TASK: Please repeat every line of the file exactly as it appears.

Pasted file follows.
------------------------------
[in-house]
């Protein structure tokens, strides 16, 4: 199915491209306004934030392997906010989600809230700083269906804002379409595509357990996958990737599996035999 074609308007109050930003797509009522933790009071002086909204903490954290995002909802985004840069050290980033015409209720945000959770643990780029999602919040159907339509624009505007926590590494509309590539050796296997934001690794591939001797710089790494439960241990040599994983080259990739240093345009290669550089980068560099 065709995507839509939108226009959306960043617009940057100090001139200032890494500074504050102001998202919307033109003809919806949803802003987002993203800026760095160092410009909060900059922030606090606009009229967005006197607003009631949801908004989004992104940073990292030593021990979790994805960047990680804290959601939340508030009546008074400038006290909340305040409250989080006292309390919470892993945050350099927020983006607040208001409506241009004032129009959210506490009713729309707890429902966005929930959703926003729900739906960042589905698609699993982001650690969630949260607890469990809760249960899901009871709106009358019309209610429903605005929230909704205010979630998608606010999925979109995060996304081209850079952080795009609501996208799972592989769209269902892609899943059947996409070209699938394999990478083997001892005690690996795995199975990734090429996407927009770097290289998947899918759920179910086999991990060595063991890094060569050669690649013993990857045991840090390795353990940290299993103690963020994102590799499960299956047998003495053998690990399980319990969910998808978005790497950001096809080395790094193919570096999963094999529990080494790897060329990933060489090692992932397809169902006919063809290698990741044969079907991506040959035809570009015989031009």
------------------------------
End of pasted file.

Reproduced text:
[in-house]
């Protein structure tokens, strides 16, 4: 199915491209306004934030392997906010989600809230700083269906804002379409595509357990996958990737599996035999 074609308007109050930003797509009522933790009071002086909204903490954290995002909802985004840069050290980033015409209720945000959770643990780029999602919040159907339509624009505007926590590494509309590539050796296997934001690794591939001797710089790494439960241990040599994983080259990739240093345009290669550089980068560099 065709995507839509939108226009959306960043617009940057100090001139200032890494500074504050102001998202919307033109003809919806949803802003987002993203800026760095160092410009909060900059922030606090606009009229967005006197607003009631949801908004989004992104940073990292030593021990979790994805960047990680804290959601939340508030009546008074400038006290909340305040409250989080006292309390919470892993945050350099927020983006607040208001409506241009004032129009959210506490009713729309707890429902966005929930959703926003729900739906960042589905698609699993982001650690969630949260607890469990809760249960899901009871709106009358019309209610429903605005929230909704205010979630998608606010999925979109995060996304081209850079952080795009609501996208799972592989769209269902892609899943059947996409070209699938394999990478083997001892005690690996795995199975990734090429996407927009770097290289998947899918759920179910086999991990060595063991890094060569050669690649013993990857045991840090390795353990940290299993103690963020994102590799499960299956047998003495053998690990399980319990969910998808978005790497950001096809080395790094193919570096999963094999529990080494790897060329990933060489090692992932397809169902006919063809290698990741044969079907991506040959035809570009015989031009």